This could, in part, be attributed to economic pressure and poverty leading to difficult access to the sugar products that are produced in the country. However, there is also a unique and vibrant relationship to sugarcane in Haitian cooking that upon closer inspection can give us the ability to explain these statistics. It has much to do with the usage of non-processed sugarcane in dishes. For example, it is common practice to use sugarcane directly in Haitian cooking in the form of sugarcane juice to sweeten beverages or raw sugarcane as an ingredient to stewed dishes. Even rum produced on the island uses sugarcane juice as opposed to the traditional molasses, giving a unique flavor and name (Rhum) (Food by Country). What we see in Haitian cooking is a healthy relationship with sugarcane, not processed and refined sugar. By using sugar in a raw form as opposed to the concentrated and densified version in processed products, Haitians can actually consume less sugar than their European and North American counterparts.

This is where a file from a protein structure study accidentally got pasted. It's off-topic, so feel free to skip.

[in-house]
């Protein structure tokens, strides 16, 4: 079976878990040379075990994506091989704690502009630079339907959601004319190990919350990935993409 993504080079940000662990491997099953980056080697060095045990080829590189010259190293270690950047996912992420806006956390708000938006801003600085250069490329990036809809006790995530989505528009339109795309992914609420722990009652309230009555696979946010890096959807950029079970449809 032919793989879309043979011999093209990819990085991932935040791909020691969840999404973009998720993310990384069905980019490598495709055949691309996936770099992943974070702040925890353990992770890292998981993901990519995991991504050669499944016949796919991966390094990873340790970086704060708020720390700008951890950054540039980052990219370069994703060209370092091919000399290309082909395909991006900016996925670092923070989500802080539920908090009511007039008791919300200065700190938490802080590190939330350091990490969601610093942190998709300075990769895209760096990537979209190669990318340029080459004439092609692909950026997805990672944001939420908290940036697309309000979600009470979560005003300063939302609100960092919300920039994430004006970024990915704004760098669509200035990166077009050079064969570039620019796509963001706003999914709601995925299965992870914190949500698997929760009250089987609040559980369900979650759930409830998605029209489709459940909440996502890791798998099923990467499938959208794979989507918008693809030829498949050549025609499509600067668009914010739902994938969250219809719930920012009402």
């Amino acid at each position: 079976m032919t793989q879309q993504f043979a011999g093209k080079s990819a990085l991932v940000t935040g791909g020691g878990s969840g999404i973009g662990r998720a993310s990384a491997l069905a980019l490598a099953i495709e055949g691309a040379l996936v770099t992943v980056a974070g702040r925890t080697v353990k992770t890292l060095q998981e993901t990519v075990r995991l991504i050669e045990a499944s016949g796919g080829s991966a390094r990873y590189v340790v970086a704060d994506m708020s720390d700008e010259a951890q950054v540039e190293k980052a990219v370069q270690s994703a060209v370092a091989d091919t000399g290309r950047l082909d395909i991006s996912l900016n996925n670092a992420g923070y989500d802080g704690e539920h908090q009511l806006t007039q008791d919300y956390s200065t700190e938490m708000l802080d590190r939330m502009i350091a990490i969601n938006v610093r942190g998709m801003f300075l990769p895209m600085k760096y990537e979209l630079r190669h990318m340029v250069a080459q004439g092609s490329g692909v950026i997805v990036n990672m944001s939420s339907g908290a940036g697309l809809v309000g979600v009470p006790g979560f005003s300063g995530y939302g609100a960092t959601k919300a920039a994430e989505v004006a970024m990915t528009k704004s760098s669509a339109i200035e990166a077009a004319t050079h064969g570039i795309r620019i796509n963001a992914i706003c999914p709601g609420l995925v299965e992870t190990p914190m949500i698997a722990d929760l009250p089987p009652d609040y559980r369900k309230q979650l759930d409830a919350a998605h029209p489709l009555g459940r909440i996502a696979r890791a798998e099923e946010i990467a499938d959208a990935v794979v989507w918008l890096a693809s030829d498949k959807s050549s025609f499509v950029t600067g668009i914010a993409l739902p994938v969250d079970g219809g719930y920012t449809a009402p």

A popular Haitian dish, Pate Kòde (Fried Haitian Patties)

Despite a growing reliance on processed, sugar-heavy foods that skew more recent statistics, France and Haiti have a rich culinary history that, in their own ways, resist an over-reliance on sugar compared to other cultures. While some of these resistances are habitual in nature, like in the case of France and their relationship with wine and cheese in place of tea and sugary desserts, others are more intriguing. I particularly found Haitian usage of sugarcane in cooking to be an interesting characteristic of their cuisine, similar to sources of sweetness in other cuisines like piloncillo in Latino and Mexican cuisine or palm sugar in Thai cuisine. In a way, there are many ways in which we incorporate sugar and sweetness into our foods, and while refined sugar is a convenient metric, it doesn’t always capture the depth of traditional dishes and sources.